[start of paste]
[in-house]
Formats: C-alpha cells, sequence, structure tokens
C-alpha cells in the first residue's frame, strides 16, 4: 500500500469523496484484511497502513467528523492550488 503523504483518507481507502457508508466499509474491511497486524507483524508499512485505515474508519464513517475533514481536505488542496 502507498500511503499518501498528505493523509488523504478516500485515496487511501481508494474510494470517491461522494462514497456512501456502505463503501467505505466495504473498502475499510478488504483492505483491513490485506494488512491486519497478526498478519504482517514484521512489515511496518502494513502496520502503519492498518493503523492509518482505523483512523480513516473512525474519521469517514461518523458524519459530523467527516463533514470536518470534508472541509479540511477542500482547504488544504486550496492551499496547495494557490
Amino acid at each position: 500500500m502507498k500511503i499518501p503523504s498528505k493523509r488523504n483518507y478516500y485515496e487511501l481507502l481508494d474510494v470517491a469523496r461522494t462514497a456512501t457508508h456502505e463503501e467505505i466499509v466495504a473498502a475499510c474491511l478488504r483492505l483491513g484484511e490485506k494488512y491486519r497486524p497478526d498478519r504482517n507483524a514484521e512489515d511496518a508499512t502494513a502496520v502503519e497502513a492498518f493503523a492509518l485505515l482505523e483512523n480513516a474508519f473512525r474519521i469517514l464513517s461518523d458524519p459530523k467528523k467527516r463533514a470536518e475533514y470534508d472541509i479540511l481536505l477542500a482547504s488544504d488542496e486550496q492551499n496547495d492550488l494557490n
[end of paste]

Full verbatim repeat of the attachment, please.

[in-house]
Formats: C-alpha cells, sequence, structure tokens
C-alpha cells in the first residue's frame, strides 16, 4: 500500500469523496484484511497502513467528523492550488 503523504483518507481507502457508508466499509474491511497486524507483524508499512485505515474508519464513517475533514481536505488542496 502507498500511503499518501498528505493523509488523504478516500485515496487511501481508494474510494470517491461522494462514497456512501456502505463503501467505505466495504473498502475499510478488504483492505483491513490485506494488512491486519497478526498478519504482517514484521512489515511496518502494513502496520502503519492498518493503523492509518482505523483512523480513516473512525474519521469517514461518523458524519459530523467527516463533514470536518470534508472541509479540511477542500482547504488544504486550496492551499496547495494557490
Amino acid at each position: 500500500m502507498k500511503i499518501p503523504s498528505k493523509r488523504n483518507y478516500y485515496e487511501l481507502l481508494d474510494v470517491a469523496r461522494t462514497a456512501t457508508h456502505e463503501e467505505i466499509v466495504a473498502a475499510c474491511l478488504r483492505l483491513g484484511e490485506k494488512y491486519r497486524p497478526d498478519r504482517n507483524a514484521e512489515d511496518a508499512t502494513a502496520v502503519e497502513a492498518f493503523a492509518l485505515l482505523e483512523n480513516a474508519f473512525r474519521i469517514l464513517s461518523d458524519p459530523k467528523k467527516r463533514a470536518e475533514y470534508d472541509i479540511l481536505l477542500a482547504s488544504d488542496e486550496q492551499n496547495d492550488l494557490n